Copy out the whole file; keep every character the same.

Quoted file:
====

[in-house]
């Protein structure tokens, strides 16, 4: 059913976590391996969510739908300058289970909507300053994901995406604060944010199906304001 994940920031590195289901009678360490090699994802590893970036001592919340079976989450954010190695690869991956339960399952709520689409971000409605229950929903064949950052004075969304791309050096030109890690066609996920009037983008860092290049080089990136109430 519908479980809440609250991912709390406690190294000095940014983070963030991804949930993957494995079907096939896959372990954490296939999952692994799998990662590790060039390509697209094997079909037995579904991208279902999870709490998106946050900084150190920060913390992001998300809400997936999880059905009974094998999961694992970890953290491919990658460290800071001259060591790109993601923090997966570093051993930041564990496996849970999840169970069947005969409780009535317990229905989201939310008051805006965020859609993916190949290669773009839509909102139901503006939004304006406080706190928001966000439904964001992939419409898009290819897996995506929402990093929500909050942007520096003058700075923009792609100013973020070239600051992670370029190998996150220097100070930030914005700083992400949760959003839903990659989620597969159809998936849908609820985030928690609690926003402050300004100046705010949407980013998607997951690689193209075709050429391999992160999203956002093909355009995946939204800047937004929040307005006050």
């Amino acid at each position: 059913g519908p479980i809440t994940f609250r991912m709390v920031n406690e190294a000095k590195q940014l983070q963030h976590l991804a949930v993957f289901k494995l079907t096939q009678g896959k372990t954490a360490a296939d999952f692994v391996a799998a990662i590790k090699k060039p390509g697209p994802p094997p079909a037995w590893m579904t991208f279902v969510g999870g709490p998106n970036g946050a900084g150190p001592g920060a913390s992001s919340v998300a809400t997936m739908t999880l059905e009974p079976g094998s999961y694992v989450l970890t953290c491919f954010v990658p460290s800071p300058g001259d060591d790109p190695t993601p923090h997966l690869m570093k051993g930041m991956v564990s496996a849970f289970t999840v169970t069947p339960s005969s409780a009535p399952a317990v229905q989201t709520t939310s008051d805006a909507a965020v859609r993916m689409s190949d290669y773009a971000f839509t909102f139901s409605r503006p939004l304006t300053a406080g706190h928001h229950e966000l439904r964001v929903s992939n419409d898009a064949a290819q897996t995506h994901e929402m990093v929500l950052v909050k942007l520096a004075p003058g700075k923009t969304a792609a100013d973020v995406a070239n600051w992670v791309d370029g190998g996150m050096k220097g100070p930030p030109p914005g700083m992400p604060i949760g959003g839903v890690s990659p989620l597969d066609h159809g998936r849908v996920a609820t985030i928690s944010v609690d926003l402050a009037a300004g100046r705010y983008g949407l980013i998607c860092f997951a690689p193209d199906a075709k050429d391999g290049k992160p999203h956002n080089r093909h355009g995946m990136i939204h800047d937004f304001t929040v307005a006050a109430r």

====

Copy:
[in-house]
């Protein structure tokens, strides 16, 4: 059913976590391996969510739908300058289970909507300053994901995406604060944010199906304001 994940920031590195289901009678360490090699994802590893970036001592919340079976989450954010190695690869991956339960399952709520689409971000409605229950929903064949950052004075969304791309050096030109890690066609996920009037983008860092290049080089990136109430 519908479980809440609250991912709390406690190294000095940014983070963030991804949930993957494995079907096939896959372990954490296939999952692994799998990662590790060039390509697209094997079909037995579904991208279902999870709490998106946050900084150190920060913390992001998300809400997936999880059905009974094998999961694992970890953290491919990658460290800071001259060591790109993601923090997966570093051993930041564990496996849970999840169970069947005969409780009535317990229905989201939310008051805006965020859609993916190949290669773009839509909102139901503006939004304006406080706190928001966000439904964001992939419409898009290819897996995506929402990093929500909050942007520096003058700075923009792609100013973020070239600051992670370029190998996150220097100070930030914005700083992400949760959003839903990659989620597969159809998936849908609820985030928690609690926003402050300004100046705010949407980013998607997951690689193209075709050429391999992160999203956002093909355009995946939204800047937004929040307005006050």
């Amino acid at each position: 059913g519908p479980i809440t994940f609250r991912m709390v920031n406690e190294a000095k590195q940014l983070q963030h976590l991804a949930v993957f289901k494995l079907t096939q009678g896959k372990t954490a360490a296939d999952f692994v391996a799998a990662i590790k090699k060039p390509g697209p994802p094997p079909a037995w590893m579904t991208f279902v969510g999870g709490p998106n970036g946050a900084g150190p001592g920060a913390s992001s919340v998300a809400t997936m739908t999880l059905e009974p079976g094998s999961y694992v989450l970890t953290c491919f954010v990658p460290s800071p300058g001259d060591d790109p190695t993601p923090h997966l690869m570093k051993g930041m991956v564990s496996a849970f289970t999840v169970t069947p339960s005969s409780a009535p399952a317990v229905q989201t709520t939310s008051d805006a909507a965020v859609r993916m689409s190949d290669y773009a971000f839509t909102f139901s409605r503006p939004l304006t300053a406080g706190h928001h229950e966000l439904r964001v929903s992939n419409d898009a064949a290819q897996t995506h994901e929402m990093v929500l950052v909050k942007l520096a004075p003058g700075k923009t969304a792609a100013d973020v995406a070239n600051w992670v791309d370029g190998g996150m050096k220097g100070p930030p030109p914005g700083m992400p604060i949760g959003g839903v890690s990659p989620l597969d066609h159809g998936r849908v996920a609820t985030i928690s944010v609690d926003l402050a009037a300004g100046r705010y983008g949407l980013i998607c860092f997951a690689p193209d199906a075709k050429d391999g290049k992160p999203h956002n080089r093909h355009g995946m990136i939204h800047d937004f304001t929040v307005a006050a109430r």